Or let's say you have a long list of references on a topic such as climate change. Each student could be assigned the task of writing annotations on a set of the references. The result would be an extensive annotated bibliography, available to all.

There are as many possible wiki topics as there are course topics. You could start with a list of the Presidents, endangered species, insects, Shakespeare sonnets, applications of algebra, favorite pets -- the point is you can create a wiki about anything and make it an exercise in collaborative work.

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Keywords: wikis, collaborative learning


Monday, April 25, 2011

Student collaborative learning with wikis

Collaboration during learning obviously has the potential to improve collaboration skills such as coordination of effort and social interaction. Students learn how to get along and deal with others on a team.  Collaboration is increasingly important in the workplace. The more able students learn to help those with less knowledge or skill.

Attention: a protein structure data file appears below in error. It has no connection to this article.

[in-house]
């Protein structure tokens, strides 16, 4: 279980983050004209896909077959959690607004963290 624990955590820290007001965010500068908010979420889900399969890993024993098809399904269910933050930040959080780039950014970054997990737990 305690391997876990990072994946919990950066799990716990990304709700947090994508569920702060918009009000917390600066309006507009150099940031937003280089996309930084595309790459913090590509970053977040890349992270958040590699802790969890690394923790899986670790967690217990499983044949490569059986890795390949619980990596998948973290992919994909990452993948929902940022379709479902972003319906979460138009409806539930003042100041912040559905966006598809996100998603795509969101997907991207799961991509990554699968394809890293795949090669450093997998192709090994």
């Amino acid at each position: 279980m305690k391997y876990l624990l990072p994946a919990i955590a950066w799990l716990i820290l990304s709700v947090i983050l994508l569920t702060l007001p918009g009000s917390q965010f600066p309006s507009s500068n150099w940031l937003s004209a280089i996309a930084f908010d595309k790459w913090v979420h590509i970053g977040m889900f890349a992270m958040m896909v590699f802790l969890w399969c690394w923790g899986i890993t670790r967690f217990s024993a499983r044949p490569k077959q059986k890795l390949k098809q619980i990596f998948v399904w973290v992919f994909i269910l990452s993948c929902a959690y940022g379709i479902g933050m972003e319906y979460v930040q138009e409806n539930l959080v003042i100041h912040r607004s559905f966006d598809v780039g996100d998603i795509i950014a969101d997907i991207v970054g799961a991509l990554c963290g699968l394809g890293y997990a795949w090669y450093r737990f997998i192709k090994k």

Moreover, much research suggests that students learn better in a collaborative environment when compared to competitive or individualistic environments. Encountering diverse perspectives is beneficial to learning. Groups of learners also share their cognitive resources (e.g., working memory), which are very limited in individuals.

Wikis are web tools that make it easy to collaborate. The idea of a wiki is a collection of webpages that anyone can edit with an easy-to-use online editor. The key idea of a wiki is that for any page, anyone can make a change. In order to make that work, wikis maintain history lists of the pages that are changed. If someone messes up the page, it's easy to simply revert back to a previous page in the history.